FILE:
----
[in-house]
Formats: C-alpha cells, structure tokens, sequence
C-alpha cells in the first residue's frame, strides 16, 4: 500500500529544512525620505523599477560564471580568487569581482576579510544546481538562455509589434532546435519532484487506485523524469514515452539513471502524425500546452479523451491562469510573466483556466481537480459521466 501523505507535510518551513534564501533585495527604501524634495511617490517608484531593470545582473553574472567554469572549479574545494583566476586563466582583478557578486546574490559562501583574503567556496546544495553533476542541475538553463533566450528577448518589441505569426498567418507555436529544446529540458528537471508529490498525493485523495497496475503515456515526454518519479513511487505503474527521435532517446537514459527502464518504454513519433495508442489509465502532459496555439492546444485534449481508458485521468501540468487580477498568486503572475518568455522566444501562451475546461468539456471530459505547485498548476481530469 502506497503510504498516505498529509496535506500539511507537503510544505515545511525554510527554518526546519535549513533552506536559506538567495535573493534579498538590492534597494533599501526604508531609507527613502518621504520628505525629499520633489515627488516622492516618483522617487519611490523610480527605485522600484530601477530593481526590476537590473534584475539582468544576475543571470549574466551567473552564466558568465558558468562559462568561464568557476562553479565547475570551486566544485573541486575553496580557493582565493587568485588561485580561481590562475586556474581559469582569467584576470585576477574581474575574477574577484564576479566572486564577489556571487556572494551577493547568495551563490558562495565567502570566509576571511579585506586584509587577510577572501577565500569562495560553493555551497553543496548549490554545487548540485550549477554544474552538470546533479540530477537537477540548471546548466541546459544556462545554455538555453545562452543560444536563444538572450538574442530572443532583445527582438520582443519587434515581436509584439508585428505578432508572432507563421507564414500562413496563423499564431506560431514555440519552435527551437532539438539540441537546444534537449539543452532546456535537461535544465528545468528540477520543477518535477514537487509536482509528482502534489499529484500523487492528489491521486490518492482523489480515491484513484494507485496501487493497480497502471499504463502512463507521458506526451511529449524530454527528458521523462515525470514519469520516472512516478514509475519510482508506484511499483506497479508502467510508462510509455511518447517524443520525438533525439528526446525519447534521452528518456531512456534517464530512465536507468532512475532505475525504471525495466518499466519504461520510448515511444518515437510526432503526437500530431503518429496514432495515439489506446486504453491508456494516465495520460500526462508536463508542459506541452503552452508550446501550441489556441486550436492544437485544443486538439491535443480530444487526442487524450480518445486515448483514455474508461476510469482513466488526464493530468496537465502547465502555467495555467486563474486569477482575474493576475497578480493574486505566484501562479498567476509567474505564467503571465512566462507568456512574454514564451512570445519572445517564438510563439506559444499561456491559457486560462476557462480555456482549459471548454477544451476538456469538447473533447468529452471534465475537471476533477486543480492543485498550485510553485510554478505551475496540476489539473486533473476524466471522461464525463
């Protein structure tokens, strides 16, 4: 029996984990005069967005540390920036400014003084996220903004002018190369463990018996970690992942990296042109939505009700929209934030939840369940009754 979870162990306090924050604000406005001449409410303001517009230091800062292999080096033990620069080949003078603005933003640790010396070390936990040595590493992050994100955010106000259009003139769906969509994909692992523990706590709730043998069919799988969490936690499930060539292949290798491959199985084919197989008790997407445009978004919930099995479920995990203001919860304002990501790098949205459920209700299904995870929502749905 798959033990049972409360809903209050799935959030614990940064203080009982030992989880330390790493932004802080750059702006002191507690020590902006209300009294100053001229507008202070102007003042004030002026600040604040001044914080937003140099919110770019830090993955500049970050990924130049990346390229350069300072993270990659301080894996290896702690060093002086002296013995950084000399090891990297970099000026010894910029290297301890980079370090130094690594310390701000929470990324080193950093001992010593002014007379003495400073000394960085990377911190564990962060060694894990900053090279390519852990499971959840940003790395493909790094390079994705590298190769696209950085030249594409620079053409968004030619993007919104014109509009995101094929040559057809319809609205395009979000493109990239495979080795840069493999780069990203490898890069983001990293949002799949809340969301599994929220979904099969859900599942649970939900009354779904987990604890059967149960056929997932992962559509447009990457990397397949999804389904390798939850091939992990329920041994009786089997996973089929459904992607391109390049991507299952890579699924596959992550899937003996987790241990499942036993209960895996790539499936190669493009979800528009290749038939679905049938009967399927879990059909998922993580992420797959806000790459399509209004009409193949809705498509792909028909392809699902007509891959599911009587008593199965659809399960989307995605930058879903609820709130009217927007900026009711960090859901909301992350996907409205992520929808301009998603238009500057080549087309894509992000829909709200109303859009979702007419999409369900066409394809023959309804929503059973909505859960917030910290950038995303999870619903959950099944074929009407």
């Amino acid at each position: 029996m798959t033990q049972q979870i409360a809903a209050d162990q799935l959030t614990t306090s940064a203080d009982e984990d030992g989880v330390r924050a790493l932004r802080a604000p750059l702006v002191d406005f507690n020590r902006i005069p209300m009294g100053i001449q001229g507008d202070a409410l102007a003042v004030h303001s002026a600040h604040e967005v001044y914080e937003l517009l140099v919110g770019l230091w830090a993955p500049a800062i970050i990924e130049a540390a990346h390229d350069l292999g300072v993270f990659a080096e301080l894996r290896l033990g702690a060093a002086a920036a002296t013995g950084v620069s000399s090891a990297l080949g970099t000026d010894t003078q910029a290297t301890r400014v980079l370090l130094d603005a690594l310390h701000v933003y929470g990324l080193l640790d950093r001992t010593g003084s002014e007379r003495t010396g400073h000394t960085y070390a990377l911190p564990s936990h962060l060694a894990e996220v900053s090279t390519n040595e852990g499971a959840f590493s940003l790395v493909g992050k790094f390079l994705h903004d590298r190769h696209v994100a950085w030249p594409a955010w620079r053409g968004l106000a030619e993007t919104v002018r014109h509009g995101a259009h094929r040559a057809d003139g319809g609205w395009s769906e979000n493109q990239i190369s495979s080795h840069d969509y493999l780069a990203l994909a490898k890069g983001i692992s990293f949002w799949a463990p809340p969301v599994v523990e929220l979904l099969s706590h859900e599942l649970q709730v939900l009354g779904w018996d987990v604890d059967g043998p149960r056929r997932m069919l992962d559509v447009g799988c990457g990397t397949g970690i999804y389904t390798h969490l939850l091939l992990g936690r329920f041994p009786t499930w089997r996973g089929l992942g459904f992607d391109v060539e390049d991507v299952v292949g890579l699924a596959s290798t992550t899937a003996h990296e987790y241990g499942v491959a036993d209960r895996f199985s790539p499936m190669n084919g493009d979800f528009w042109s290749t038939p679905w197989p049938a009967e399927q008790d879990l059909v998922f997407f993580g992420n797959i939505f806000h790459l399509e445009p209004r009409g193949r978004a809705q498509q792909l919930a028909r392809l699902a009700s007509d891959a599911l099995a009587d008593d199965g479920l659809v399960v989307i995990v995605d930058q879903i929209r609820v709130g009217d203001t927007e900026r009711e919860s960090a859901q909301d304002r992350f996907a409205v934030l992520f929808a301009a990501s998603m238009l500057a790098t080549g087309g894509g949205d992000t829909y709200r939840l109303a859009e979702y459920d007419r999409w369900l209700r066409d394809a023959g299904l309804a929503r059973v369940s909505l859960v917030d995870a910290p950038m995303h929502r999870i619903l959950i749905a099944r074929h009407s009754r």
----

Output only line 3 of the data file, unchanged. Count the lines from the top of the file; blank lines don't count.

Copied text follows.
C-alpha cells in the first residue's frame, strides 16, 4: 500500500529544512525620505523599477560564471580568487569581482576579510544546481538562455509589434532546435519532484487506485523524469514515452539513471502524425500546452479523451491562469510573466483556466481537480459521466 501523505507535510518551513534564501533585495527604501524634495511617490517608484531593470545582473553574472567554469572549479574545494583566476586563466582583478557578486546574490559562501583574503567556496546544495553533476542541475538553463533566450528577448518589441505569426498567418507555436529544446529540458528537471508529490498525493485523495497496475503515456515526454518519479513511487505503474527521435532517446537514459527502464518504454513519433495508442489509465502532459496555439492546444485534449481508458485521468501540468487580477498568486503572475518568455522566444501562451475546461468539456471530459505547485498548476481530469 502506497503510504498516505498529509496535506500539511507537503510544505515545511525554510527554518526546519535549513533552506536559506538567495535573493534579498538590492534597494533599501526604508531609507527613502518621504520628505525629499520633489515627488516622492516618483522617487519611490523610480527605485522600484530601477530593481526590476537590473534584475539582468544576475543571470549574466551567473552564466558568465558558468562559462568561464568557476562553479565547475570551486566544485573541486575553496580557493582565493587568485588561485580561481590562475586556474581559469582569467584576470585576477574581474575574477574577484564576479566572486564577489556571487556572494551577493547568495551563490558562495565567502570566509576571511579585506586584509587577510577572501577565500569562495560553493555551497553543496548549490554545487548540485550549477554544474552538470546533479540530477537537477540548471546548466541546459544556462545554455538555453545562452543560444536563444538572450538574442530572443532583445527582438520582443519587434515581436509584439508585428505578432508572432507563421507564414500562413496563423499564431506560431514555440519552435527551437532539438539540441537546444534537449539543452532546456535537461535544465528545468528540477520543477518535477514537487509536482509528482502534489499529484500523487492528489491521486490518492482523489480515491484513484494507485496501487493497480497502471499504463502512463507521458506526451511529449524530454527528458521523462515525470514519469520516472512516478514509475519510482508506484511499483506497479508502467510508462510509455511518447517524443520525438533525439528526446525519447534521452528518456531512456534517464530512465536507468532512475532505475525504471525495466518499466519504461520510448515511444518515437510526432503526437500530431503518429496514432495515439489506446486504453491508456494516465495520460500526462508536463508542459506541452503552452508550446501550441489556441486550436492544437485544443486538439491535443480530444487526442487524450480518445486515448483514455474508461476510469482513466488526464493530468496537465502547465502555467495555467486563474486569477482575474493576475497578480493574486505566484501562479498567476509567474505564467503571465512566462507568456512574454514564451512570445519572445517564438510563439506559444499561456491559457486560462476557462480555456482549459471548454477544451476538456469538447473533447468529452471534465475537471476533477486543480492543485498550485510553485510554478505551475496540476489539473486533473476524466471522461464525463